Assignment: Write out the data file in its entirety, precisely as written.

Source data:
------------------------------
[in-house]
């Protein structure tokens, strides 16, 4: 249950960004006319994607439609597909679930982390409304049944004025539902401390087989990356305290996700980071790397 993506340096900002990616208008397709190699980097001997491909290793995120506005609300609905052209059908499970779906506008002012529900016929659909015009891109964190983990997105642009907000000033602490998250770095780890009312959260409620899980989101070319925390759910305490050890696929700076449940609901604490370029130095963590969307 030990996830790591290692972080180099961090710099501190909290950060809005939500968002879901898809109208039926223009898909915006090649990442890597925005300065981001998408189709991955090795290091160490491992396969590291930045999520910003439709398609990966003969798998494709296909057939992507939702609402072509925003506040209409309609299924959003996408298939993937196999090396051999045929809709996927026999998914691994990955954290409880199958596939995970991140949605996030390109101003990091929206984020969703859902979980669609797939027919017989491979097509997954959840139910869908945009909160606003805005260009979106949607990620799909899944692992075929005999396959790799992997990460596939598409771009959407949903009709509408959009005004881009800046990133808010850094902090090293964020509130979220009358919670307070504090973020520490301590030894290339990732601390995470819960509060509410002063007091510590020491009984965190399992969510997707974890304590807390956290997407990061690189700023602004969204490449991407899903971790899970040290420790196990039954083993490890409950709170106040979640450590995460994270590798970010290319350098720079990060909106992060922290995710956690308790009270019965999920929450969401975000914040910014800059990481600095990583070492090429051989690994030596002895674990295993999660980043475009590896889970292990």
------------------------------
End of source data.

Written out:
[in-house]
């Protein structure tokens, strides 16, 4: 249950960004006319994607439609597909679930982390409304049944004025539902401390087989990356305290996700980071790397 993506340096900002990616208008397709190699980097001997491909290793995120506005609300609905052209059908499970779906506008002012529900016929659909015009891109964190983990997105642009907000000033602490998250770095780890009312959260409620899980989101070319925390759910305490050890696929700076449940609901604490370029130095963590969307 030990996830790591290692972080180099961090710099501190909290950060809005939500968002879901898809109208039926223009898909915006090649990442890597925005300065981001998408189709991955090795290091160490491992396969590291930045999520910003439709398609990966003969798998494709296909057939992507939702609402072509925003506040209409309609299924959003996408298939993937196999090396051999045929809709996927026999998914691994990955954290409880199958596939995970991140949605996030390109101003990091929206984020969703859902979980669609797939027919017989491979097509997954959840139910869908945009909160606003805005260009979106949607990620799909899944692992075929005999396959790799992997990460596939598409771009959407949903009709509408959009005004881009800046990133808010850094902090090293964020509130979220009358919670307070504090973020520490301590030894290339990732601390995470819960509060509410002063007091510590020491009984965190399992969510997707974890304590807390956290997407990061690189700023602004969204490449991407899903971790899970040290420790196990039954083993490890409950709170106040979640450590995460994270590798970010290319350098720079990060909106992060922290995710956690308790009270019965999920929450969401975000914040910014800059990481600095990583070492090429051989690994030596002895674990295993999660980043475009590896889970292990």